On their collaboration, "Makin' Music," Louisiana/Texas bluesman, Clarence "Gatemouth" Brown tells Oklahoman, Roy Clark, "All you do is stand on the corner and wish for a miracle. You got a car you got out of the junkyard and you can't even buy gas for it. I heard all about you old buddy. You always run around with that long Oklahoma credit card."

Roy asks, "Oklahoma credit card? What's that?," to which Gatemouth responds, "A siphon hose."


A Jealous Rivalry: Pullin' Weeds in Tennessee

Many early Texans migrated from Tennessee and their contention that they came to a better place started a jealous rivalry that exists today. In the 1970s, honky tonk singer, Gene Watson lamented, "While she's raisin' cane in Texas, I'm pullin' weeds in Tennessee."

Jokes about the rivalry were fairly common through the early oil booms. To prove that his land is bigger than a Tennessee farm, the Texas rancher bragged, "My ranch is so big that I can get in my pickup and drive all day and all night, and still not leave it!" The Tennessee farmer responded, "I know what you mean. I have an old broken-down truck, too."


Fact Is, He Run All The Way From Minnesoty To The Gulf Of Mexico

As the old saying goes, everything is big in Texas.

Many Texan's mastered the tall tale as a form of rural entertainment. A tall tale could occupy people for several minutes to an hour, depending on the mastery of the narrator. Western film actor, Gabby Hayes, though he hailed from "Western" New York State, was a recorded master of the tall tale.

A great example of this truth-stretching, imaginative artform is Gabby's Uncle Snowball Hayes on Coral Records (an original tall tale by Joe Clair, recited by George "Gabby" Hayes).[Transcript]

The lengthy tales were not well suited for radio and the quick quips of the Western Swing artists and Blues singers filled the gaps between songs, while the bands played half hour sets on local radio stations.

The comedy adventures of Red Skelton, as well as shows like "Lum and Abner" were popular on radio, as they helped people get through the Great Depression and WW II. Lum, played by Chester Lauke, and Abner, played by Noris Goff, were from Arkansas. Other popular regional comedians included "Amos and Andy," Alvin Childress and Spencer Williams, who were from Meridian, Mississippi and Vidalia, Louisiana.

Many people from the region moved to California to escape the Dust Bowl and later, during WW II, to work in defense manufacturing plants. As television entered households, most regional people enjoyed the resilience and quirkiness of characters like El Paso, Texas-born Irene Ryan (Granny) in "The Beverly Hillbillies" and Redd Foxx (Fred Sanford), who was from St. Louis, Missouri and professed to be on his way to Heaven, in "Sanford and Son."


The Cajun Influence: Call Me Anything

Louisiana Acadian folk humor has had a profound effect on the people of East Texas, where it resides prominently alongside Southern Black humor and the legendary Texas tall tales.

Cajun DJs in Texas and Louisiana can still be heard reciting old proverbs, such as, "Call me anything - just don't call me late for dinner."

This allegiance to real matters in life has been popularized by the Cajun chef and humorist, Justin Wilson, who isn't actually Cajun. Folk songs, like the Cajun standard, "Pappa Thibodeaux," offer humorous lyrics about life at home and at the social dances. Popular artists like Frenchie Bourke and Rod Bernard sing lyrical scenes of Cajun life, "Look at Mama Ruby and her daughter Sue, She got to find a husband and she's lookin' at you."

The answer to a Cajun riddle is only obvious to a Louisiana native. Which is the loneliest bayou in the Pelican State? The answer is clear to any real sociable Cajun -- Bayou Self.


The Czech Influence: Musicians Come Out And Play

Czech music was made to have fun and socialize. Polkas have funny names, like "Happy Go Lucky Polka" and the Moravian folk tunes resemble the audio tracks to cartoons. The bands sing "In Heaven there is no beer, That's why we drink it here."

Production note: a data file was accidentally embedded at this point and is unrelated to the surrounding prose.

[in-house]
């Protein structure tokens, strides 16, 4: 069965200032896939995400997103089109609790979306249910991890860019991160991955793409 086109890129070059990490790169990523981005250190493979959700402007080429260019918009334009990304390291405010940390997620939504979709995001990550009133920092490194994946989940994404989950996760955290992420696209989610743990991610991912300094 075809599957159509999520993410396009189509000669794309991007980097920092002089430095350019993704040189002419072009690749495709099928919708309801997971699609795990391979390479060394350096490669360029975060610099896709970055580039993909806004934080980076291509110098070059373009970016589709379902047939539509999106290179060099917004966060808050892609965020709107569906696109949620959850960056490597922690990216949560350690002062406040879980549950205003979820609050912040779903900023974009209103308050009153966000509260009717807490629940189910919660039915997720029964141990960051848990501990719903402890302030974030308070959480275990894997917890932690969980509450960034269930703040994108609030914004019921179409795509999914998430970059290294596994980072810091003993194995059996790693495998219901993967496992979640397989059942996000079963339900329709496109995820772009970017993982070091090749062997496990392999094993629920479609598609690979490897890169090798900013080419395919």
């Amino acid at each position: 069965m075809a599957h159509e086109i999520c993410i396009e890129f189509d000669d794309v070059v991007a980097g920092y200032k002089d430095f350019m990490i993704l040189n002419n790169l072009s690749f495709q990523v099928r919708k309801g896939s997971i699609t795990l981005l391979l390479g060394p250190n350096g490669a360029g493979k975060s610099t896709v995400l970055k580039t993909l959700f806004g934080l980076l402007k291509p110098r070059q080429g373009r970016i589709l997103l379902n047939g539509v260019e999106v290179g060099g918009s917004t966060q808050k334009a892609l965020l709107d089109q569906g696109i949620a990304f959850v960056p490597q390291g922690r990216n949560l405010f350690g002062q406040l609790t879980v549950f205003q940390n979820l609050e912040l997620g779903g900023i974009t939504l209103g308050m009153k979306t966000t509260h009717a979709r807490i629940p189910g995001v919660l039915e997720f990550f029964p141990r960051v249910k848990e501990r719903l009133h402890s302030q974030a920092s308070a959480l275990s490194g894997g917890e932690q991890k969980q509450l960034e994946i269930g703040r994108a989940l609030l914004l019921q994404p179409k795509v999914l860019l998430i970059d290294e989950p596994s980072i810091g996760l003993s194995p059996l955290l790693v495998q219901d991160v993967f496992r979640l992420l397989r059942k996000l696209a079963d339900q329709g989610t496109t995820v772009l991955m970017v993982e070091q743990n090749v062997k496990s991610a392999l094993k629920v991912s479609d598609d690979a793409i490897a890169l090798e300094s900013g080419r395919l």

Czech musicians enjoy playing music so much that the transition to Western Swing at the height of its popularity came natural to them. Many, like Adolph Hofner, became radio celebrities and their knack for quick wit could rival any Western Swing act.

Many irreverent songs the Czech and Western Swing bands performed left an indelible mark on American music at the onset of Rock and Roll. Adolph Hofner's 1936 recording of "Dirty Dog," with its humorous lyrics, "Two old maids laying in bed, One rolled over to the other and said, You ain't nothing but a dirty dog, A dirty dog, A briny hound, You ain't nothing but a dirty dog," may be the influence for Elvis Presley's "Hound Dog."

Lyrics to "Give Me My Dime Back" by Leon "Pappy" Selph, written in the 1930s, surfaced decades later in popular music by ZZ Top.


Discrimination Breads In The Frozen Food Section

Many Texans can identify with the modern spoken word/comedy of Michele Serros, who is from Los Angeles, and relates stories of her UCLA experience and her Dr Pepper-drinking, TV-watching environment. Her critical and humorous observations of her Hispanic family and diverse friends are reminiscent of the humorous self portraits of rural Texans and many Southerners.

Her recording, Chicana Falsa leaves open the possibility for the listener to perceive her dialogue with drastically different reactions, ranging from amused to offended. In making light of her father's quest for "good parking, or free parking," and his unwillingness to pay to have a phone in his house, some Hispanics find the stereotype offensive, while many Blacks and Whites report that they recognize similar traits in their own families and find the characterization funny, without thinking of it as a stereotype of Hispanics.


The Aggie Joke: How Many Aggies Does It Take?

College rivalry in Texas has spawned an entire class of jokes, called "Aggie Jokes," targeting the Aggie mascot of Texas A&M University. For colleges in the old Southwest Conference, telling Aggie Jokes was a fall ritual to prepare for big games against the Texas "Agricultural and Mechanical" University.

Most Aggie jokes feature Aggies attempting to do ordinary things, and they often begin, "How many Aggies does it take..."

Two Aggies are building a house. One of them is on the roof nailing shingles and the other is working on the ground. The Aggie on the ground notices that the Aggie on the roof keeps throwing nails on the ground. He says, "Why do you keep throwing nails on the ground?"

The Aggie on the roof replies, "I take the nails out of the sack. If they are pointed at the roof, I hammer them in. If not, I throw them away."

The Aggie on the ground replies, "Don't throw them away! Those are for the other side of the house."

Many Aggies have been known to tell the ridiculous jokes themselves and the university has turned the tables, using the jokes to market the school.